Last night I dropped by Molly Malone's to hear a few songs from a new friend named Joy Williams who is visiting L.A. with her husband, Nate Yetton from Nashville. Joy has been around the music scene for awhile, but is only 26 and has a bright future ahead of her. She's just recorded a four-song EP which I have been spending a lot of time listening to recently.
I've been to MM before and it's a pretty mellow place. I noticed that Nick Lachey was lurking in the back with his brother whose name I've forgotten, but this night it was about the music. David Hodges from Evanescence has some sort of residency there and brings in cool artists to play with him.
The night belonged to Amie Miriello, but she was gracious enough to allow Joy to do 3-4 songs interspersed throughout her set and both artists played well, but with very contrasting styles.
It reminded me of one of my favorite movies, Chariots of Fire which featured two runners who were intense competitors. Both Eric Liddel and Harold Abrahams were winners, but they got there by radically different means. Abrahams was intense and all about a regimented training schedule. He hated to lose and was determined to do whatever it took to win. Liddel on the other hand was sort of carefree about the whole thing-of course he wanted to win, but he trained in the Scottish highlands by himself, and ran wildly and with reckless and joyful abandon. And of course, when asked to run on the Sabbath he refused and jeopardized his chances of winning.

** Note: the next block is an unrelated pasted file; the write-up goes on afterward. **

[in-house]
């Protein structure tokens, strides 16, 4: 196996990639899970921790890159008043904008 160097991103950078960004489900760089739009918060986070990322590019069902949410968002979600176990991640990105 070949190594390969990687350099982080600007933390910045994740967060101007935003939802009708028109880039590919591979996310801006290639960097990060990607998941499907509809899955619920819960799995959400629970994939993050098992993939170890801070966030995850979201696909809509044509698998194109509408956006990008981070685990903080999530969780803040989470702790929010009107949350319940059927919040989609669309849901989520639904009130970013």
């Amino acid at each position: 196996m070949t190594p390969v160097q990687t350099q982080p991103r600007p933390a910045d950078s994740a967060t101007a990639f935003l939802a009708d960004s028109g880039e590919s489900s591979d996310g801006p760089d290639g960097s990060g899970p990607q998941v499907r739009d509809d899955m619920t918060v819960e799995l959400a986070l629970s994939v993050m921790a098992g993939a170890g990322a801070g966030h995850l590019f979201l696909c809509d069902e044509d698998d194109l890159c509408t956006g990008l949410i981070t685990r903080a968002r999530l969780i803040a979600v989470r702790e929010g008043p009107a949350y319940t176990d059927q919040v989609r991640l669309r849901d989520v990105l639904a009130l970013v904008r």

Miriello played an intense set of of original rock songs that caused me to lean into her manager and tell her that she reminded me of a young Janis Joplin, to which she brightened and told me that Amie is a huge fan of the legendary singer. This was not rock for the faint of heart, but pounding music from a young woman who seems to feel the music in her soul in a way that belies her relative youth.
Williams played Liddel to Miriello's Abrahams perfectly, walking quietly to the microphone and mesmerizing the audience with her playful innocence and charm in a way that was no less compelling than Miriello's set, but for completely different reasons. The audience was charmed by her sweet songs about love and life and each time she would finish a song, she'd walk shyly back into the audience and then a few minutes later after Miriello had played another few songs, drift back on stage and sing another.
It was an evening marked by contrasts, but it played well. It's a good bet that we'll be hearing more from these talented young ladies soon.
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